Erastus Brigham Bigelow : biography
Erastus Brigham Bigelow (April 2, 1814 – December 6, 1879) was an American inventor of weaving machines.
In 1839 he contracted to produce a power-loom capable of weaving two-ply ingrain carpets, such as had been hitherto woven exclusively by the handloom, which only produced eight yards a day. With his first loom he succeeded in obtaining ten or twelve yards daily, which he increased by improvements until a product of twenty-five yards was regularly obtained. Afterward he invented a power loom for weaving "Brussels" (i.e. pictorial tapestry) and velvet tapestry carpets, his most important invention, which attracted much attention at the World's Fair in London in 1851. The town of Clinton, Massachusetts, owed its growth and manufacturing importance to him, as it contained the coach-lace works, the Lancaster Quilt Company, and the Bigelow Carpet Company, all of which were direct results of his inventive ability. The carpet loom made his name widely known.
Bigelow and his brother Horatio are credited with founding the town of Clinton, which was originally part of the town of Lancaster. Bigelow was elected a member of the Boston Historical Society in April 1864, and in 1869 presented to that society six large volumes entitled Inventions of Erastus Brigham Bigelow patented in England from 1837 to 1868 in which were gathered the printed specifications of eighteen patents granted to him in England. He was elected a Fellow of the American Academy of Arts and Sciences in 1866.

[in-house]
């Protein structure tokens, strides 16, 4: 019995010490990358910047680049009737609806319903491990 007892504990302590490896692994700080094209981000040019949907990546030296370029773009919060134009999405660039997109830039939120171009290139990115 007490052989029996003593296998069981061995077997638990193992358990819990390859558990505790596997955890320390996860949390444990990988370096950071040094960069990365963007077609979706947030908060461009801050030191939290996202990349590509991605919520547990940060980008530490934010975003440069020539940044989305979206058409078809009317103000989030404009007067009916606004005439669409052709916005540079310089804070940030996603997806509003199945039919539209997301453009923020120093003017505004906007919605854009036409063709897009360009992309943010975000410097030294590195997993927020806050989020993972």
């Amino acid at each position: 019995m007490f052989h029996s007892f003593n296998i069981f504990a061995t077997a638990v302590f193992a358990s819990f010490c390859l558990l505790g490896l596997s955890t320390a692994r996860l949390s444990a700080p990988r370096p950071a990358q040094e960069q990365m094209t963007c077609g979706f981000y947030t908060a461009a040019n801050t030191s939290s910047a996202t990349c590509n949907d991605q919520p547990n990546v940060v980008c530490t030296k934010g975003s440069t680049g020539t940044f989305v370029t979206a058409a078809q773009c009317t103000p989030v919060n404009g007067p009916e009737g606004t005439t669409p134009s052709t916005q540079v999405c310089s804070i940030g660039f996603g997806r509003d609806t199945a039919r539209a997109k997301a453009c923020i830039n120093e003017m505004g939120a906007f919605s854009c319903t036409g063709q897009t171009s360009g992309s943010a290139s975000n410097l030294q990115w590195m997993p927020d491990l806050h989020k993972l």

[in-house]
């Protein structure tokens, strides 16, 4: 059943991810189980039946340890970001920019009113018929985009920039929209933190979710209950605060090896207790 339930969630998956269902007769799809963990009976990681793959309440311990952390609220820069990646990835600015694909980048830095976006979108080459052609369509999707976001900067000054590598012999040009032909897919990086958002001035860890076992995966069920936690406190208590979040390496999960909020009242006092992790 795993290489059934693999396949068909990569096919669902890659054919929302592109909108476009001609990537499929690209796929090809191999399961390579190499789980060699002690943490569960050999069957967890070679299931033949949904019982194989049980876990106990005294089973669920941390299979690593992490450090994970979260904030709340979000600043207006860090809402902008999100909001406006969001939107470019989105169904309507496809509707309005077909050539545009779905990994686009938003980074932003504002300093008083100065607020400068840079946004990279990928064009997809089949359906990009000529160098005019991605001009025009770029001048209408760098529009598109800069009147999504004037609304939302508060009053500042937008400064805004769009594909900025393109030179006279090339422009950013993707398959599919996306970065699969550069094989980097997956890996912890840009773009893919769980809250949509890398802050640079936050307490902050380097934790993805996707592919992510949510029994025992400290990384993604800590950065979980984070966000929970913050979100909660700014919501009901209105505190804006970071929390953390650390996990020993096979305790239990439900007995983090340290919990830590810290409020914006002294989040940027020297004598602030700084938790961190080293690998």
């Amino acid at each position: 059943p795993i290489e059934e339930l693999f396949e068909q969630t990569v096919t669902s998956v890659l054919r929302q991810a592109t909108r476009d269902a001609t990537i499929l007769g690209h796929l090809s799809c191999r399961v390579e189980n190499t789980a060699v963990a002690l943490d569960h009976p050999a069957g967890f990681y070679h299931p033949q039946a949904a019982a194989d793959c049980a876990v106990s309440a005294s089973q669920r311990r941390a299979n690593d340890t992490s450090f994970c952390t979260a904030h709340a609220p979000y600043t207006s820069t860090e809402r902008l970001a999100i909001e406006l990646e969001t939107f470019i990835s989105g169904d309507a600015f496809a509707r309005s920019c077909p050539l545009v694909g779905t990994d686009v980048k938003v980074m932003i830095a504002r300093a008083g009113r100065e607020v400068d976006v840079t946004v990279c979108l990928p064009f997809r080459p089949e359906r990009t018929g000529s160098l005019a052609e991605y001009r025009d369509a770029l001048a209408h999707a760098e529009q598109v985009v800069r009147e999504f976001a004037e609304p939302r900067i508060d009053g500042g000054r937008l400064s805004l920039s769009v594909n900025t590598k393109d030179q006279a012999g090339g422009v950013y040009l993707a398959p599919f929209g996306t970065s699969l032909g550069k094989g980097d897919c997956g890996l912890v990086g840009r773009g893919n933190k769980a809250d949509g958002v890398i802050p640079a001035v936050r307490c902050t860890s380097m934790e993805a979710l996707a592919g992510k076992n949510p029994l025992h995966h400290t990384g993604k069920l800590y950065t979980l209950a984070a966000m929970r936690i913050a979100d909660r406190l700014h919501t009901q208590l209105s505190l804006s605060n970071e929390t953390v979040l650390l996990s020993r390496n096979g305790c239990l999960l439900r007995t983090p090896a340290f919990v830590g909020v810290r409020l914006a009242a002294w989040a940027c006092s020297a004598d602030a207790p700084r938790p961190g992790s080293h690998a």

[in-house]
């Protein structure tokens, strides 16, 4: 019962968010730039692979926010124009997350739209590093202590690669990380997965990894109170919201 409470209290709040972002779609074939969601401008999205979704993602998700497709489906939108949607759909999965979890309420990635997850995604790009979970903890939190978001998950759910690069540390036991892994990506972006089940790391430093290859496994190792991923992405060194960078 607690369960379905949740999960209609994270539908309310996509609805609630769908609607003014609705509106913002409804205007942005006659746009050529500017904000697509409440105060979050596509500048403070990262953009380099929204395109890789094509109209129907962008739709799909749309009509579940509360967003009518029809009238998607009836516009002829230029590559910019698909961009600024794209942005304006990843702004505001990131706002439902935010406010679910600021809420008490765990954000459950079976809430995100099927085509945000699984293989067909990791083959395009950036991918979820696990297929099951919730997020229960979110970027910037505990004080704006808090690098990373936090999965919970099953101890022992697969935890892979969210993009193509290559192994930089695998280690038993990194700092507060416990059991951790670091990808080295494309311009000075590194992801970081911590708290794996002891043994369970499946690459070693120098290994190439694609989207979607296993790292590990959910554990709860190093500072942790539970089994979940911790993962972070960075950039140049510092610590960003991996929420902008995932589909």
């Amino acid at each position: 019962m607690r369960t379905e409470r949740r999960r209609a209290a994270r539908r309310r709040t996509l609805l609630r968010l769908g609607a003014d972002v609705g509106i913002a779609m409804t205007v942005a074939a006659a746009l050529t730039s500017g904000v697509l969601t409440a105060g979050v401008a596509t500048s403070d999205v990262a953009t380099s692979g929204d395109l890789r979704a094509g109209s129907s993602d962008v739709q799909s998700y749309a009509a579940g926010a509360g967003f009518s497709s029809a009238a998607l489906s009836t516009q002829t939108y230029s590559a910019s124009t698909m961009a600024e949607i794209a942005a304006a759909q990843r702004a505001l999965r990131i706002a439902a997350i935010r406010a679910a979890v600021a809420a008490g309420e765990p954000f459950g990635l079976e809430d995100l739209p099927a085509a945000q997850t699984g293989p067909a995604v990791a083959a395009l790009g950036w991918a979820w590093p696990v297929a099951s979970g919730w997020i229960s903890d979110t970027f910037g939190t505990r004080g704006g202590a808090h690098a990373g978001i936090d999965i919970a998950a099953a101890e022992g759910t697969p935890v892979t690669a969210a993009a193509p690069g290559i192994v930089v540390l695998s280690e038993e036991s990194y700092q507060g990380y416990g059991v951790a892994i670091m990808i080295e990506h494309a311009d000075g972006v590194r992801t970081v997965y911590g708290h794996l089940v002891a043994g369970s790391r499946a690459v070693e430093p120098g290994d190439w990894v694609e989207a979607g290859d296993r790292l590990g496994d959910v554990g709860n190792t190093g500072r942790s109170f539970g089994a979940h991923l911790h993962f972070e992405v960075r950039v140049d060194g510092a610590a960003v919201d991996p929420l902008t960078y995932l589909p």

In 1862 Bigelow formulated a scheme of uniform taxation for the United States by means of stamps, and he published The Tariff Question, considered in regard to the Policy of England and the Interests of the United States (Boston, 1863).
Bigelow founded the Bigelow Mechanics Institute in 1846, which is today known as the Bigelow Free Public Library located in Clinton, Massachusetts. He was also an original incorporator of the Massachusetts Institute of Technology, founded in 1861.
Erastus Bigelow was born in West Boylston, Massachusetts. He was the son of a cotton weaver, and it was his parents' desire that he should become a physician, but, his father's business not being successful, he was unable to continue his studies, and so turned his attention to inventing. He showed an inventive genius at the early age of 14, when he invented a machine to manufacture piping cord, for which he received $100. Before he had reached the age of 18, he had devised a handloom for suspender webbing. His work on Stenography, a short manual on shorthand writing, was written and published about this time. In 1838, he invented a power loom for weaving knotted counterpanes, and later a power loom to weave coach lace and took his brother, Horatio, in with him.
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